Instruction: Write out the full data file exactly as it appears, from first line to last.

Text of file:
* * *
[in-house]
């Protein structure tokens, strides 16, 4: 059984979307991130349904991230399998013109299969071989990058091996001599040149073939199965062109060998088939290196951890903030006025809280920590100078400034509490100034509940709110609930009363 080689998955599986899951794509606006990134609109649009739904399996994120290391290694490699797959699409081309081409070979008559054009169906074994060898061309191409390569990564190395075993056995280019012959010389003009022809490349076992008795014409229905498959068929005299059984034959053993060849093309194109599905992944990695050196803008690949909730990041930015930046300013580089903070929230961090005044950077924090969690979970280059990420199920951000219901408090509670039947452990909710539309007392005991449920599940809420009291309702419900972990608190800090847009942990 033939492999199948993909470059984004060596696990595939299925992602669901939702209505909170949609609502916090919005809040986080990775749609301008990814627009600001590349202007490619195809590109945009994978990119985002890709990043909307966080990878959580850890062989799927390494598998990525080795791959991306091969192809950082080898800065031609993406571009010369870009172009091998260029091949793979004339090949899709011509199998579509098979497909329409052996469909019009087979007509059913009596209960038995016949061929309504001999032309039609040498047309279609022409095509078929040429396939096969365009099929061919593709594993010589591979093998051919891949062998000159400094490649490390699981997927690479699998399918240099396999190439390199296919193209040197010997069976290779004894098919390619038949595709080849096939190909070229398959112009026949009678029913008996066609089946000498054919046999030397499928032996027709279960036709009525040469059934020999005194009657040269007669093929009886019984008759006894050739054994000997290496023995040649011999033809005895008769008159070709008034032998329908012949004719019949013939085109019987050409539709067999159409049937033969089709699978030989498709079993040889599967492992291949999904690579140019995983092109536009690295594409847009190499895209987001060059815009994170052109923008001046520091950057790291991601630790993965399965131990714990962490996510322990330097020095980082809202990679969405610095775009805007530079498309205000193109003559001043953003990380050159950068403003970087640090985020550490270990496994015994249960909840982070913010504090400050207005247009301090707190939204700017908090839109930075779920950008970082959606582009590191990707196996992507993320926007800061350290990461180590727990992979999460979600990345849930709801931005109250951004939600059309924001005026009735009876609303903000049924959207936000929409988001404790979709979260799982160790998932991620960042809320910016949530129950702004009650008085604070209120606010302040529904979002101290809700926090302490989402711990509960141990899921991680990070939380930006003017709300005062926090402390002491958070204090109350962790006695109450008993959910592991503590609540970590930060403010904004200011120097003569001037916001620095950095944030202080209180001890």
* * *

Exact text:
[in-house]
């Protein structure tokens, strides 16, 4: 059984979307991130349904991230399998013109299969071989990058091996001599040149073939199965062109060998088939290196951890903030006025809280920590100078400034509490100034509940709110609930009363 080689998955599986899951794509606006990134609109649009739904399996994120290391290694490699797959699409081309081409070979008559054009169906074994060898061309191409390569990564190395075993056995280019012959010389003009022809490349076992008795014409229905498959068929005299059984034959053993060849093309194109599905992944990695050196803008690949909730990041930015930046300013580089903070929230961090005044950077924090969690979970280059990420199920951000219901408090509670039947452990909710539309007392005991449920599940809420009291309702419900972990608190800090847009942990 033939492999199948993909470059984004060596696990595939299925992602669901939702209505909170949609609502916090919005809040986080990775749609301008990814627009600001590349202007490619195809590109945009994978990119985002890709990043909307966080990878959580850890062989799927390494598998990525080795791959991306091969192809950082080898800065031609993406571009010369870009172009091998260029091949793979004339090949899709011509199998579509098979497909329409052996469909019009087979007509059913009596209960038995016949061929309504001999032309039609040498047309279609022409095509078929040429396939096969365009099929061919593709594993010589591979093998051919891949062998000159400094490649490390699981997927690479699998399918240099396999190439390199296919193209040197010997069976290779004894098919390619038949595709080849096939190909070229398959112009026949009678029913008996066609089946000498054919046999030397499928032996027709279960036709009525040469059934020999005194009657040269007669093929009886019984008759006894050739054994000997290496023995040649011999033809005895008769008159070709008034032998329908012949004719019949013939085109019987050409539709067999159409049937033969089709699978030989498709079993040889599967492992291949999904690579140019995983092109536009690295594409847009190499895209987001060059815009994170052109923008001046520091950057790291991601630790993965399965131990714990962490996510322990330097020095980082809202990679969405610095775009805007530079498309205000193109003559001043953003990380050159950068403003970087640090985020550490270990496994015994249960909840982070913010504090400050207005247009301090707190939204700017908090839109930075779920950008970082959606582009590191990707196996992507993320926007800061350290990461180590727990992979999460979600990345849930709801931005109250951004939600059309924001005026009735009876609303903000049924959207936000929409988001404790979709979260799982160790998932991620960042809320910016949530129950702004009650008085604070209120606010302040529904979002101290809700926090302490989402711990509960141990899921991680990070939380930006003017709300005062926090402390002491958070204090109350962790006695109450008993959910592991503590609540970590930060403010904004200011120097003569001037916001620095950095944030202080209180001890």